Saturday, January 16, 2016

When Good Intentions Create Hazards - Storm Drain Flooding

Subtitle:  City Officials Plug Storm Drains - Puzzled by Flooding

Recent rains in the Los Angeles (California) area made the news because of street flooding, cars stranded, and people in peril from the flood waters.   What did not make the news, though, is a decision that was made some time ago that stops up the storm drains at the streets.  The streets flood because the water has no place to go.   See photo at right.
Street curb storm drain inlet with hinged debris barrier
in Los Angeles, CA photo by Roger Sowell

The debris barrier is a perforated, horizontal metal plate that is hinged at the top, and spring-loaded to remain closed.   The plate is to swing inward from the bottom when water pushes against the plate.   Debris is to be caught by the barrier and removed so that the storm drain piping system underground is not blocked.   At least, that is the theory.  In practice, the debris barrier shown in the photo was frozen shut.   The hinges did not allow the plate to move.   Only after a few strong kicks was a worker able to make the debris barrier move.  Even then, the spring tension was quite high for the intended purpose.  It is doubtful that the force from a few inches of water would overcome the spring tension and hold open the grate.   (I personally pushed the debris barrier to determine for myself how strong was the spring tension.)

So, in effect, Los Angeles has installed drain stoppers in thousands of locations.   This, just in time for the El Niño rains.   A recent news article (see link) describes the flooding in an area of Los Angeles, the San Fernando Valley (aka The Valley).  

Sometimes one has to stop and wonder at the actions of government.  Surely, there were good intentions behind the installation of thousands of debris barriers.  After all, it is a good idea to prevent sticks and trash from entering the storm drains since those can block or partially block the flow.   Ideally, only the rain goes down the drains.  However, one must also wonder if the city's decision-makers talked to any engineers about the negative effects of the debris barriers.   These are mechanical devices, relying on a plate that rotates about a hinge.  They are in an outdoor location, subject to the elements.   Even if they don't rust, they still will have dust, grit, grime, moisture, collect on the hinged areas.  The grit will grow in layer upon layer, until the force required to swing open the barrier is just too great for any water flow.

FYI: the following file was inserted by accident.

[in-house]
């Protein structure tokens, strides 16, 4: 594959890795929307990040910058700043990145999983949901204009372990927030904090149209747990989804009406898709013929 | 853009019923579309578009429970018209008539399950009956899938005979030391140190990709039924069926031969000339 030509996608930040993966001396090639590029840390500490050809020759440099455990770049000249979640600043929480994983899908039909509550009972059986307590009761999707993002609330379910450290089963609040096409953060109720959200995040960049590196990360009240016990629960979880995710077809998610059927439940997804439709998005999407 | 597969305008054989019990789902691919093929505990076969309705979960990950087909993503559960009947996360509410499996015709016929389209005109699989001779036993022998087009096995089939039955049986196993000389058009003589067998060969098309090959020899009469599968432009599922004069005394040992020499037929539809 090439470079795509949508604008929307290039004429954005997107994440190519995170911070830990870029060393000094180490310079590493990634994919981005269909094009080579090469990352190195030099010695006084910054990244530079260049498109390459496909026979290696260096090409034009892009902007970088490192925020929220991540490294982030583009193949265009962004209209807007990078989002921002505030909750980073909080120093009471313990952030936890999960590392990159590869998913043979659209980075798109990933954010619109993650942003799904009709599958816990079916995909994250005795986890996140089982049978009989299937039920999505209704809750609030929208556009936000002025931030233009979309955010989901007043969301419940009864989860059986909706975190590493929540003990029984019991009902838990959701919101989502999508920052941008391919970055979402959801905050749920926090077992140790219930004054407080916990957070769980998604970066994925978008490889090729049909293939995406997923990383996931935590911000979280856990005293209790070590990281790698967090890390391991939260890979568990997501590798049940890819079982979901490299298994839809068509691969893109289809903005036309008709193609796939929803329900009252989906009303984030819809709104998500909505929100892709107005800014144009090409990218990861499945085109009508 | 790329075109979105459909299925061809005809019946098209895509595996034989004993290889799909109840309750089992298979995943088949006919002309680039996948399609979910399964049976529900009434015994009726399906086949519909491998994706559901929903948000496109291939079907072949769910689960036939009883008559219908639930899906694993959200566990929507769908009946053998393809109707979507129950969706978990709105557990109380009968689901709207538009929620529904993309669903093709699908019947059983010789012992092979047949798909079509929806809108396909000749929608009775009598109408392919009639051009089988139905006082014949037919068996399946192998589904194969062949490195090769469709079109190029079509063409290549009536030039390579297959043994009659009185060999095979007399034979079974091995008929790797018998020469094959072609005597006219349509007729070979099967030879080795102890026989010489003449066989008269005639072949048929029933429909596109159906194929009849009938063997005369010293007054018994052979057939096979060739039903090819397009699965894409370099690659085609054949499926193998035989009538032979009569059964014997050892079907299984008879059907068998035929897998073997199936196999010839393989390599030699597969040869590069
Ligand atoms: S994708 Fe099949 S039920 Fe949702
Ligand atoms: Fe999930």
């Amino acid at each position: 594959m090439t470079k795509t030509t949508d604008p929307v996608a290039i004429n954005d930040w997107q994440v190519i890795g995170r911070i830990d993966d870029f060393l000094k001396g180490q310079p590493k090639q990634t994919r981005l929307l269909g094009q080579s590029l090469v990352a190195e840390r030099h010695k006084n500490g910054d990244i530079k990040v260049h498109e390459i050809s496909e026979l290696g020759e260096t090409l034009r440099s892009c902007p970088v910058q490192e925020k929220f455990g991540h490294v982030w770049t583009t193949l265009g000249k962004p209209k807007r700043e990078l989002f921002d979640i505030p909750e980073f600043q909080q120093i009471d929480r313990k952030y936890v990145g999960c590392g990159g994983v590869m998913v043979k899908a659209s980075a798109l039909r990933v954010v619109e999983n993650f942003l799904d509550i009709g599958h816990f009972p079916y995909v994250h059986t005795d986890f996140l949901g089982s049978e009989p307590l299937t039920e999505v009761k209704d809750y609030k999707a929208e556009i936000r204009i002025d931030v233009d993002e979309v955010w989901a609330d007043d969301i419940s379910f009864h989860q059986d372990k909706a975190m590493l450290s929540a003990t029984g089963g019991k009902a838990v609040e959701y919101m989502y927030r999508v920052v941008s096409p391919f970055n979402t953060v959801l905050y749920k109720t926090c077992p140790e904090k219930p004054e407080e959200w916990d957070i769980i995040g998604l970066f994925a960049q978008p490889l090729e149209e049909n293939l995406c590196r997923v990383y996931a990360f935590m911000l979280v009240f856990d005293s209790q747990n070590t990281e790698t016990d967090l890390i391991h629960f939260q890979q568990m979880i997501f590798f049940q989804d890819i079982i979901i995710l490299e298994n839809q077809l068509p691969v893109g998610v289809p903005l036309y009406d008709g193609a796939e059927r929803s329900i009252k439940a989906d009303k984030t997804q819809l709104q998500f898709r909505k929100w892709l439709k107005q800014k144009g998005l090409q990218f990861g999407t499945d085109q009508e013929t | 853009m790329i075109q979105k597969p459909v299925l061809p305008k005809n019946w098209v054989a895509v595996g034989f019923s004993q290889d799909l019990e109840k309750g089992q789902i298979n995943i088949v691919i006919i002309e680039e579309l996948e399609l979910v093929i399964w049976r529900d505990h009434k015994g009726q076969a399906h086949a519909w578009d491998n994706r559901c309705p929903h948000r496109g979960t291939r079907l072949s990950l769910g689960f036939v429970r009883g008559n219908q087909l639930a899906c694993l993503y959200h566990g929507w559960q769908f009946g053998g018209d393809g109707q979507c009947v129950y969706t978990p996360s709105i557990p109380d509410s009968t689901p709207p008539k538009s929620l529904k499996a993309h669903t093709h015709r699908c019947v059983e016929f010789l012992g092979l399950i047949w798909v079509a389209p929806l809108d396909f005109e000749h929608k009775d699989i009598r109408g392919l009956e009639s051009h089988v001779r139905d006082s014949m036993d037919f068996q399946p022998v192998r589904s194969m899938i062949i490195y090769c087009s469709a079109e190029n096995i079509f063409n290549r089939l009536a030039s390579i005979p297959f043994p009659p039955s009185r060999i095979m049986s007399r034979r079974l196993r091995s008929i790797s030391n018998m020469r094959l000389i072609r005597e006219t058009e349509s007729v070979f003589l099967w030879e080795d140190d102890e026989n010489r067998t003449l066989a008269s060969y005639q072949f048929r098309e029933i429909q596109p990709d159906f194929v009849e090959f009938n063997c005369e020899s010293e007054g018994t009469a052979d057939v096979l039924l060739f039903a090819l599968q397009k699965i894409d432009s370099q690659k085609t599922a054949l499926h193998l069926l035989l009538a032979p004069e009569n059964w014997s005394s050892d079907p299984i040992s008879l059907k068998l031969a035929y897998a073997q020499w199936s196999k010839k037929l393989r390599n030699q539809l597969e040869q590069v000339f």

There was substantial flooding in some areas in the last round of rains, about one week ago (January 5 and 6, 2016).   One news story showed a city worker in water up to his waist, using his feet to clear a clogged storm drain in the suburb of Sun Valley.   One can only imagine the difficulty in kicking open that debris barrier while standing in 3 feet of water.   

I also witnessed a few flooded intersections where I drive in my daily routines, on the same dates.  Having lived in the area for 30 years, I can say that those intersections never flooded before.   I did not stop to feel around on the storm drains in the rain, but it is quite apparent now that the rains have stopped that those intersections also have the drain plugs - excuse me, the debris barriers.  

Roger E. Sowell, Esq.
Marina del Rey, California
copyright (c) 2016 by Roger Sowell, all rights reserved

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